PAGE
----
Thank you.

  • Doni

    YES! Couldn’t agree more.

    My BFF and I played with Barbie dolls until we were 12. Like non-stop, all day. (It was Seattle, we kept ourselves busy when it rained).

    But I loathed imaginary games with my kids too. Sure, I’d take an occasional “bite” of plastic kitchen food and say “deeeeee-licious”. But I also got “too full” really fast.

    When our girls were in the 8-10 range, we’d drive through the countryside or town and they’d entertain themselves with “taking the spirit” out of the animals they saw. They’d even fight over who got it first and then would make trades, like baseball cards. They’re in their early 20’s now and look back on it as kinda creepy.

    My kids will remember me for laughing at stupid jokes, being able to wrestle all four of them at once and still winning, as the bad guy on sugar and pets, but the first place to come to soothe a break-up, or talk through a problem.

    I’m good with that.

  • Sally E

    And again….I FUCKING love you. Thank you for articulating that so much better than I can – so I can share it on Facebook and get shit for doing so but YES!

  • Sara

    My partner excels at this – killing yetis & stormtroopers in the yard – building campfires on our bed with pillows & pencils as marshmallows (never even done that in real life myself). My partner suffers with depression. So this game stuff makes him the best dad in the world to me. I can’t get into it myself – like you, Janelle – I’m doing the ‘other’ stuff. If you ever read this baby daddy (even though you won’t), you rock as a dad – don’t ever doubt it. We are lucky to have you.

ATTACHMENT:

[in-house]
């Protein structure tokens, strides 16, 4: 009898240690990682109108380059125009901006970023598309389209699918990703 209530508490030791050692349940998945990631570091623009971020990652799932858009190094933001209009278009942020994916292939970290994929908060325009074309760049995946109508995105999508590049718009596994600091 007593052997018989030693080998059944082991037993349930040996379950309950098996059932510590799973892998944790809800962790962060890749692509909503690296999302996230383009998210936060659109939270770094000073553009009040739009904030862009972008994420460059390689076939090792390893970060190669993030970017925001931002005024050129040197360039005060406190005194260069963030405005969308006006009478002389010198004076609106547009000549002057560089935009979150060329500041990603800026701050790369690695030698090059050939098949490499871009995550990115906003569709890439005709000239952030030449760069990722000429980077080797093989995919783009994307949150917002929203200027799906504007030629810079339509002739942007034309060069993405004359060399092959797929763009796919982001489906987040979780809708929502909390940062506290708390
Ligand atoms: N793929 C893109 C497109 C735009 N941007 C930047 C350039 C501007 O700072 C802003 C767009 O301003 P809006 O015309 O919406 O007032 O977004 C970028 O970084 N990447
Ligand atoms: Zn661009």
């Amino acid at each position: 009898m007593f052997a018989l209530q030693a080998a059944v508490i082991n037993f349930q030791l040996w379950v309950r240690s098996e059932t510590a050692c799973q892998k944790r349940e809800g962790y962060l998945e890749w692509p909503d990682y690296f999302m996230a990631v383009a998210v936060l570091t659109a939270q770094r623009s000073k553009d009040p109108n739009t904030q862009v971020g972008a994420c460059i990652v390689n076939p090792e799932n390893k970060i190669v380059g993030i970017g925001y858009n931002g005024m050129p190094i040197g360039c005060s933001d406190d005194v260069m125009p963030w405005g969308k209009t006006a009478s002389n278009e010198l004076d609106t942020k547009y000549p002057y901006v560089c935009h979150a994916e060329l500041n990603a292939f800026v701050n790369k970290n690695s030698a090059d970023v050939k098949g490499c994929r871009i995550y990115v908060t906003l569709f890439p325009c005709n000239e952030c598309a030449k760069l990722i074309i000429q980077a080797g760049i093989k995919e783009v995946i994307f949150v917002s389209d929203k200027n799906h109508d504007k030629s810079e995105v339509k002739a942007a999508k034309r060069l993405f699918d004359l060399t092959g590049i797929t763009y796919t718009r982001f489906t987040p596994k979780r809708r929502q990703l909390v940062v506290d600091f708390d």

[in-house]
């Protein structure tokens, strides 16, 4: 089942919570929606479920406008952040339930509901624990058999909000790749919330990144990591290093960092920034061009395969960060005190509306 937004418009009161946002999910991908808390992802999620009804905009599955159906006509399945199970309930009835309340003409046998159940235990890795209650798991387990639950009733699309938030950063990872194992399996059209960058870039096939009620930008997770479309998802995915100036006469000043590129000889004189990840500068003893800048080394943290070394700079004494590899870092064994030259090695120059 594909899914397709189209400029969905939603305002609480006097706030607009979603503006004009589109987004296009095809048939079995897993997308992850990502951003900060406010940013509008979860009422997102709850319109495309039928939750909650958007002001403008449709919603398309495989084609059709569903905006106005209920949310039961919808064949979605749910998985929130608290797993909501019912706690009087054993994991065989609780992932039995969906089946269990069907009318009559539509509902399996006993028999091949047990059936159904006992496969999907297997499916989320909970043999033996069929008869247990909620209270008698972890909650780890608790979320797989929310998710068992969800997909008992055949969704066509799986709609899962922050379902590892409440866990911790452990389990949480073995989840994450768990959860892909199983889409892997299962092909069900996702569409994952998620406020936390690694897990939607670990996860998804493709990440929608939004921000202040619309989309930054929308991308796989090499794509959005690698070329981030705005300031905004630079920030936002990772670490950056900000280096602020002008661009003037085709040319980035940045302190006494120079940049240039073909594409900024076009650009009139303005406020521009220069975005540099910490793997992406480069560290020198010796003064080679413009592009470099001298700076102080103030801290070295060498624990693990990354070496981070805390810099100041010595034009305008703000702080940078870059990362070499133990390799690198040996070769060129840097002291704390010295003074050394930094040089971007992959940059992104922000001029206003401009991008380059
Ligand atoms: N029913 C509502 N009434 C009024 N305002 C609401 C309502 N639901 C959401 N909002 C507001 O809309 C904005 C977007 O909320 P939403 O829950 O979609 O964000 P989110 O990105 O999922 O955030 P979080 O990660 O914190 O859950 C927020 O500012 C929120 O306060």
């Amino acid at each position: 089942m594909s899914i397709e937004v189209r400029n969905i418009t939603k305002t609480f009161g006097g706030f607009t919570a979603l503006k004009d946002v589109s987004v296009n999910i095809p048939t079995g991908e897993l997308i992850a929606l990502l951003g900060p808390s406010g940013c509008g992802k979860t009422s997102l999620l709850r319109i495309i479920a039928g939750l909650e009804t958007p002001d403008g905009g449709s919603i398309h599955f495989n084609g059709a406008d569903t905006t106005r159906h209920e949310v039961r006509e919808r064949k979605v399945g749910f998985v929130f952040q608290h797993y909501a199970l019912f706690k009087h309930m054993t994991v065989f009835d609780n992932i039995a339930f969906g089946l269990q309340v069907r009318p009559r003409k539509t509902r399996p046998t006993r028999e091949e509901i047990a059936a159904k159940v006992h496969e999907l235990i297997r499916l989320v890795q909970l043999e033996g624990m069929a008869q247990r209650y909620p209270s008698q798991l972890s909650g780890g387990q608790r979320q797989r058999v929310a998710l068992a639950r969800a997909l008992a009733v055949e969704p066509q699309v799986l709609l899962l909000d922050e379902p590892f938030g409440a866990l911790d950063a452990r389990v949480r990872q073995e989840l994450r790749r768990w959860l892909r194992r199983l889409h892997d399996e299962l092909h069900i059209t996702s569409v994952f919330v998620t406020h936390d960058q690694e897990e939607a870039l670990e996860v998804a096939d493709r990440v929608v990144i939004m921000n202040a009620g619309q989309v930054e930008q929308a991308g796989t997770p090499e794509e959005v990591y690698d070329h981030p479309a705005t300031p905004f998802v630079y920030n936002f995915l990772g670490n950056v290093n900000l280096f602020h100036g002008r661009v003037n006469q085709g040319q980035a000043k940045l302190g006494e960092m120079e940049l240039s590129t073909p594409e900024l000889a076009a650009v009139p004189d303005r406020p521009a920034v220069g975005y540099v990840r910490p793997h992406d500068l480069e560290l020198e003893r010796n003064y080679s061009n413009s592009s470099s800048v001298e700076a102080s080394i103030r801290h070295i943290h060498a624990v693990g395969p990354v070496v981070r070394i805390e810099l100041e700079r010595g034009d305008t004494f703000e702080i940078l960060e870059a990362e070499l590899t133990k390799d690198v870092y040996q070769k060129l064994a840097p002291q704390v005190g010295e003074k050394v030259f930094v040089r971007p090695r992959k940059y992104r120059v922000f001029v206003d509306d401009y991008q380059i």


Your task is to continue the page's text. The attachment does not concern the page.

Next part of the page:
• Stephanie

    Finally. Thank you so much for writing this.

  • Lisa

    It’s my birthday today, and I can tell you this is this biggest, best fucking gift anyone could give me. It’s as if I wrote it and you added some stuff! I am so over feeling guilty for that shit, I don’t really make an effort to engage in that play and I feel like kind of an asshole.I’ll nurse a my little pony for a second, I’ll cut holes in a box to play in and I’ll talk in a funny voice if I’m in the mood, but I really don’t want to play the Mommy with dolls. Thanks for letting me know I’m not the only one. Oh, and the yelling thing, I’m looking forward to what you have to say next, maybe that could be a Christmas present?

  • perfect_mayhem

    So so true. Play is the work of childhood. Adults only interfere. A strong element of Waldorf schools and home-life is to enjoy activities along side a child if they require your attention by being busy in your own “adult” activity but in close proximity but not engaging in their imaginative play. We will only fuck it up anyway.

  • Tania

    Thank you, thank you, thank you!! I never played imaginary games with my kids – like you, I loved it when I was a kid but never did I expect my mother to join in! My girls also did not expect me to join in and that’s fine by me. They have learnt to, wait for it, entertain themselves!! A fairly foreign concept in these days of helicopter parenting. The first thing I taught my girls at the park, when they were old enough, was to push themselves on the swing so I didn’t have to stand there for 5 hours doing it for them!